31. I am 40. I have worked since I was 7 years old. Yeah 7. I am white, male, and born into a bad situation, divorced mother with no money. She remarried a religious zealot and I was forced into a cult… I left moms at 16. I had a job bussing tables and I knew life couldn't be any worse living on the streets than living with religious nutjobs and being subjected to unhealthy and unreasonable religious beliefs. Through hard work and sacrifice I started a business when I was 22. 18 years later I am still self employed with 2 businesses. I am not rich, I do not own a home. I live, work and rent in California. It has not been easy, I supported my older brother for many years while he dealt with drug addiction which eventually put him in prison. My life is still a constant grind, and it looks to continue to be that way. But still, I would choose the path I took 100 times out of 100 chances given instead of following the other path forced on me. No college, no high school diploma, zero support from any family, many thousands wasted on helping family, friends, girlfriends etc.. 2008 Didnt help businesses, and it has been a noticeable change in how things are now done as a result. Obamacare has made matters much more complicated. It seems that the government has made very direct efforts to systematically complicate and overwhelm people with these new demands. I wonder to what end? One thing is for certain, if pressure creates diamonds, then the Millennials will be the hardest generation to have ever lived. Better be careful what you create.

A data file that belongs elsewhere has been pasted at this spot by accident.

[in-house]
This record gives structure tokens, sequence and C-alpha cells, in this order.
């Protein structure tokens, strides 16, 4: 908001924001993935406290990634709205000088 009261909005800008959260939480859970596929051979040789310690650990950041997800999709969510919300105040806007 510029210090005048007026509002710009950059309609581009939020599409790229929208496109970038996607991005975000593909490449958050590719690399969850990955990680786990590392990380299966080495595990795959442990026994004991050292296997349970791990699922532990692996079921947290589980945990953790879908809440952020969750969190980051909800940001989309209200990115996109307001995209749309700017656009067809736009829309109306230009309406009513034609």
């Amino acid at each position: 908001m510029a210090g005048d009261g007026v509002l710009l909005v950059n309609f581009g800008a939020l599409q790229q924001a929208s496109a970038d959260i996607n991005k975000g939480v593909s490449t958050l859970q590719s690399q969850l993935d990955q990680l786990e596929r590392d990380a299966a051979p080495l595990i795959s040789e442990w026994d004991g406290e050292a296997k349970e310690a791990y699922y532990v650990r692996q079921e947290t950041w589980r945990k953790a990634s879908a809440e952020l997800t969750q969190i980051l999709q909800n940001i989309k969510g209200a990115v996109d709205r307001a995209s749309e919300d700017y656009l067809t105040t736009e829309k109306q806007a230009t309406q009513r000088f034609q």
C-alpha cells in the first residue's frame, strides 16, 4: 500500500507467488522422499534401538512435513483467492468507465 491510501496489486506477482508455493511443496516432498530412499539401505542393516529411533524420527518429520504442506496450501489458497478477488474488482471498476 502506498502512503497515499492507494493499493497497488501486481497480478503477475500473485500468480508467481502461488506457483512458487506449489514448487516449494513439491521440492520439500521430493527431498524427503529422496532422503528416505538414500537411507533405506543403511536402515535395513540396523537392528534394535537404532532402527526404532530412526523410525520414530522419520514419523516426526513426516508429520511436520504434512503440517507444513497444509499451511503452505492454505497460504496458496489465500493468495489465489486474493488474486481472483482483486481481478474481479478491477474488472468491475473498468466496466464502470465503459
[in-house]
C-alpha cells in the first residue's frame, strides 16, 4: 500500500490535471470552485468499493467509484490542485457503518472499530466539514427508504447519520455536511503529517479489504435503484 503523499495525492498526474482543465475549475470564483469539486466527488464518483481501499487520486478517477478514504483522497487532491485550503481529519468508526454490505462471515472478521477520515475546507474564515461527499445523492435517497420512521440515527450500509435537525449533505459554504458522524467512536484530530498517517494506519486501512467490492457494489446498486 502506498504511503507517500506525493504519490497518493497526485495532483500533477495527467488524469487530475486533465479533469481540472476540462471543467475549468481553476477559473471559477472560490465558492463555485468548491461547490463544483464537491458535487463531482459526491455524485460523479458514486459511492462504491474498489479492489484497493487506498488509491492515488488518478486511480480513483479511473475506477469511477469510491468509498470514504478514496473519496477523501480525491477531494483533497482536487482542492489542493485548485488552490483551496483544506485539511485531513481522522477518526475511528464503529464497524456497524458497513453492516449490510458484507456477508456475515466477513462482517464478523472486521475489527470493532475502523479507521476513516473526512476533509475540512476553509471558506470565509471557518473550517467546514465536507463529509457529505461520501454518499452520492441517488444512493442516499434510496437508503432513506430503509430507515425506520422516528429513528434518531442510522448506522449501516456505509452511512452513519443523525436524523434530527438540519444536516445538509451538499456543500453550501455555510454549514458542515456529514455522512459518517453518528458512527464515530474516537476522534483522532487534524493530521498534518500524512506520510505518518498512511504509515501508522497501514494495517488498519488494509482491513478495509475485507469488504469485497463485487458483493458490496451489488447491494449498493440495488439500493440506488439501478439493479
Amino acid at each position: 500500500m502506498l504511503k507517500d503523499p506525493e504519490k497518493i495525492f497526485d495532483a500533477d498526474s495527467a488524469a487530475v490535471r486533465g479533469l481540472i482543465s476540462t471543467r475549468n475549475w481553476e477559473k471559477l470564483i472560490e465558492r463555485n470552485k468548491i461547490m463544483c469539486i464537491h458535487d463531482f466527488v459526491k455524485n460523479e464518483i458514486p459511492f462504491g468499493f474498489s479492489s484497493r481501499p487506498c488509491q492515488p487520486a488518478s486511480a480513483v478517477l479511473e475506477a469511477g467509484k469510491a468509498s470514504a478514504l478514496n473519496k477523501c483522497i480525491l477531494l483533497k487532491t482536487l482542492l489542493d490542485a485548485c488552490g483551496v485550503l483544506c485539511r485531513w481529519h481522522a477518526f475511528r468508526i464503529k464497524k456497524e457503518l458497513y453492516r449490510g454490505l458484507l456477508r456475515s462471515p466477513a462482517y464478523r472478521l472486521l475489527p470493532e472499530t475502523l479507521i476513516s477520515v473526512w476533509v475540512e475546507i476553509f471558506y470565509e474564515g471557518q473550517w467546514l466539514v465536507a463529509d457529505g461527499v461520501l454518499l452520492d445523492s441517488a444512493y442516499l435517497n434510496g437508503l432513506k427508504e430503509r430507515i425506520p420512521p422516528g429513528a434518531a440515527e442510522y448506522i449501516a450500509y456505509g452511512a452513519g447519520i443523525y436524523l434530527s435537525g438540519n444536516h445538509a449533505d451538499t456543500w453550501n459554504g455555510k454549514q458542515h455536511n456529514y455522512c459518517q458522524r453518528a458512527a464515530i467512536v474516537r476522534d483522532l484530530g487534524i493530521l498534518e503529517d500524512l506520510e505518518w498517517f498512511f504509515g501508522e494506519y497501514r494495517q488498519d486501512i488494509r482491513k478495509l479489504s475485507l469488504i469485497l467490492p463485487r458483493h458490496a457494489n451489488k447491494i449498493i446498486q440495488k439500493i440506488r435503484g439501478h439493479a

32. Wow a lot of comments here are hateful. She's just saying there's lots of opportunity out there and intelligence in the younger generations that it is possible for them to achieve their dreams….. I thought the pilot guy reaching out to leaders on twitter was ingenious but guess what, not new. I know struggles are real but each generation is resilient, will succeed, and in their own way.

  33. I'm sorry but her friend that got a job at 17 and move to san Francisco is not a good example. I mean good on him for getting a job he is passionate about but, he was just a very lucky person to get a job at a software company at 17 without a college education.

  34. Working is about survival. Do you think homesteaders, coal miners, and/or farmers in the 19 century America complaining about liking their job? Sometimes life is about survival. Liking a job is a luxury and not an entitlement.

  35. I don't know where else to say this… I'm ashamed to be a mellinal! We are 1/3 the working population. We sit still and watch the .1% take our futures. We sit silent instead of answering the call to defend our freedoms and our futures. Time is running out… my expectations are high… I am feeling low and helpless. Where is our John Lennon? We should be ashamed and we will get what we deserve. What do you deserve? Namaste…